A warning went around The Irish Times not so long ago to avoid the inappropriate use of the term "legend" in copy but it's hard to steer clear of it when dealing with the Collingwood Cup which celebrates its centenary out in Belfield next week.
The tournament has, amongst other things, survived partition and wars over the past century but so vague is much of the early detail that “legend” might actually flatter what survives of the story with a significant academic effort required recently even to uncover the identity of the early winners.
Along the way, a couple of trophies, including the one originally donated by Professor Bertram Collingwood, a nephew of Charles Hodgson (aka Lewis Carroll) donated back in 1914 to get the whole thing started, have disappeared. The first, it is variously claimed, having been thrown in the Boyne by Queens students or handed, in lieu of rent, to a UCD student's unscrupulous landlord.
First official game
There is no shortage of stories, or scepticism about them, but the facts are that some 31 years after Dublin University had played the first official game of football in Dublin, against Dublin AFC (who apparently won comfortably enough for their goalkeeper to smoke a pipe throughout) in College Park, the first Collingwood was staged in Prospect Park, Glasnevin where UCD beat Queens in the final after UCG and Trinity had been eliminated.
The two finalists completely dominated the competition for an awful long time afterwards. But the real achievement was that the competition endured despite a break for the first World War, an acrimonious split into two of the game’s governing body on the island and then further recriminations between the two association in the early 1930s when it was suspended for a couple of years.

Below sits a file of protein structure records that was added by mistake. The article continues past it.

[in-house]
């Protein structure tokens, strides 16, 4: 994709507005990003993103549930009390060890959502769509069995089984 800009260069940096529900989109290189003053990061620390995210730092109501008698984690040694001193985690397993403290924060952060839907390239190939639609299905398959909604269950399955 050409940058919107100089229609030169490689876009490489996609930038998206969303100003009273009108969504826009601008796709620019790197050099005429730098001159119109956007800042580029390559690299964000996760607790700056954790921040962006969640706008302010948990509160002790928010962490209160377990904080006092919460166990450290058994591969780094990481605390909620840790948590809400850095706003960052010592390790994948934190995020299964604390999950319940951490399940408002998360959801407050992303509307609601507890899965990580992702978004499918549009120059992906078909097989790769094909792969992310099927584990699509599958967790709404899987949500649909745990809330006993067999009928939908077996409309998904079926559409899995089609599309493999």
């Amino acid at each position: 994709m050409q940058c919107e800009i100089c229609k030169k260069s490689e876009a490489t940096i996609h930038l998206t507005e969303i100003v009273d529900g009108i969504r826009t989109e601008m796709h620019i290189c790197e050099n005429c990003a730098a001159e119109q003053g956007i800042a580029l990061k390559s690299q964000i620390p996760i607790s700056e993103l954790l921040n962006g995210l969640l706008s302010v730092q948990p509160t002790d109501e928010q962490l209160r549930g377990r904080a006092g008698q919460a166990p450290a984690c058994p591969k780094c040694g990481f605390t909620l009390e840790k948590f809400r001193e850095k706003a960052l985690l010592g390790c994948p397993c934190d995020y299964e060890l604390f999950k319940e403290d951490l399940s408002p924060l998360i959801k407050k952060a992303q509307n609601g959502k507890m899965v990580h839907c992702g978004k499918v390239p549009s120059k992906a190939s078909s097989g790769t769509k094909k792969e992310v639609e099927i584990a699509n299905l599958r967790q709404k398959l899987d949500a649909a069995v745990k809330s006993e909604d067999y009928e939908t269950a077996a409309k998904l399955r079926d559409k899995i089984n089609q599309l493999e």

Class might have been an element in its survival, acknowledges UCD's Dr Paul Rouse, who has recently compiled a brief history of the tournament but, he says, "there was probably a practical element too . . . Belfast was the real hotbed of Irish football in the early years so the Dublin colleges would have wanted Queens and if they didn't enter then where would they play?"
From the ’50s, in any case, the whole thing broadened out considerably with UCG returning after a long absence to join UCC and the longer standing regulars. Since then, the precise numbers have fluctuated – there has even been a bit of controversy over the definition of university employed when it came to deciding eligibility – along with the format and length of the tournament. But next week there will be 11 colleges playing knockout over four days of the Eircom sponsored event with consolation competitions for the early losers.
"It was bigger and longer," says Professor Liam Spillane of UCG, "but the current format is probably more manageable for everyone concerned."
It has always had, somewhat inevitably, its social element with UCG's Dermot Rooney, recalling how the college's first title had been celebrated for a week but anybody who doubts whether it matters to the players should wander along to a clash between UCD and Trinity.
The former's League of Ireland involvement has helped cement its place as the tournament's dominant force with five title wins in the last seven years. While the policy towards league players participating has varied down the years, club secretary Dick Shakespeare remembers when Dr Tony O'Neill, needing a win to qualify for the semi-finals on home soil back in 1995 threw Jason Sherlock and Mick O'Byrne on until the required number of goals had been scored then quickly got them off. "The tournament mattered to him and he had that competitive element to him alright," he says.
More famous players than that have participated with Kevin Moran and Conor Sammon both representing UCD and future rugby international Hugo McNeill have played for Trinity. Cork City boss John Caulfield, who has been involved with the UCC team for the last few years believes the standard is on the rise again due to the number of league players involved now with various colleges even if, as a matter of policy, the southerners don't use theirs in the event. "It's very competitive," he says, "and in the years I'm involved the standard's been going up."